A Phase I Immunotherapy Study Using HER2-CAR T Cells for Malignant Glioma

Grant Details

Grantee Name:
 Dr. Christine Brown
Organization: City of Hope

Country: USA

Project Name:
 A Phase I/II Trial of 8-Chloro-adenosine in Relapsed or Refractory Acute Myeloid Leukemia
Funding Year: 2017

Project period: 4 years

A Phase I Immunotherapy Study Using HER2-CAR T Cells for Malignant Glioma

The central hypothesis is that CAR T cells targeting cell surface antigens will eradicate diffuse tumor cell populations. This hypothesis will be tested in phase I clinical trial in 11 patients over a duration of four years. The study will assess the safety and determine the recommended phase II dosing plan for loco-regional administration in 3 routes.


Lay Abstract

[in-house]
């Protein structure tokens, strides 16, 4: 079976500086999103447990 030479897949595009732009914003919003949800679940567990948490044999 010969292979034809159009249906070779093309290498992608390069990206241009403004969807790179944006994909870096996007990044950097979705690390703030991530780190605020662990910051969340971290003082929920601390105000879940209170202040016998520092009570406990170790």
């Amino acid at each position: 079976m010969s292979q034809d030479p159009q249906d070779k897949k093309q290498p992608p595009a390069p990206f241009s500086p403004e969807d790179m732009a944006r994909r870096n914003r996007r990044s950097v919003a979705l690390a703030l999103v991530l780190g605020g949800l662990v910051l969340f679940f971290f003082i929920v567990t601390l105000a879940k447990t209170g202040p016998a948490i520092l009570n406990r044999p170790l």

High-grade malignant glioma (MG), including glioblastoma multiforme (GBM-grade IV), presents obstacles that have blocked attempts to improve patient outcomes—the five-year overall survival rate of patients with GBM is just 5.5%. In the majority of cases, standard therapies are not effective in eliminating malignant GBM cells, which spread microscopically throughout the brain. Long-term disease control requires therapy that targets and eliminates diffusely located cancer cells, and this represents an unmet medical need. Chimeric antigen receptor (CAR)–engineered T cells may provide a safe and effective way to treat MG. In this patient-specific immunotherapy, the patient’s T cells are isolated and engineered to specifically target tumor cells. We have developed a CAR T cell therapy for MG that targets human epidermal growth factor receptor 2 (HER2), which is found on a high percentage of MG tumors, but not on normal brain cells. Our central hypothesis is that CAR T cells targeting the cell surface specific to MG will eradicate cell populations in patients with MG. Thus far, 15 patients have received HER2-CAR T cells, 14 have completed the standard prescription of three doses with no adverse reactions, 10 patients have gone on to receive additional optional doses, and four patients remain on study awaiting CAR T cell infusion. This treatment is significant as it addresses the poor outcomes of patients with MG, and the findings may contribute to improved safety and effectiveness of CAR T cell therapy in brain and other cancers.

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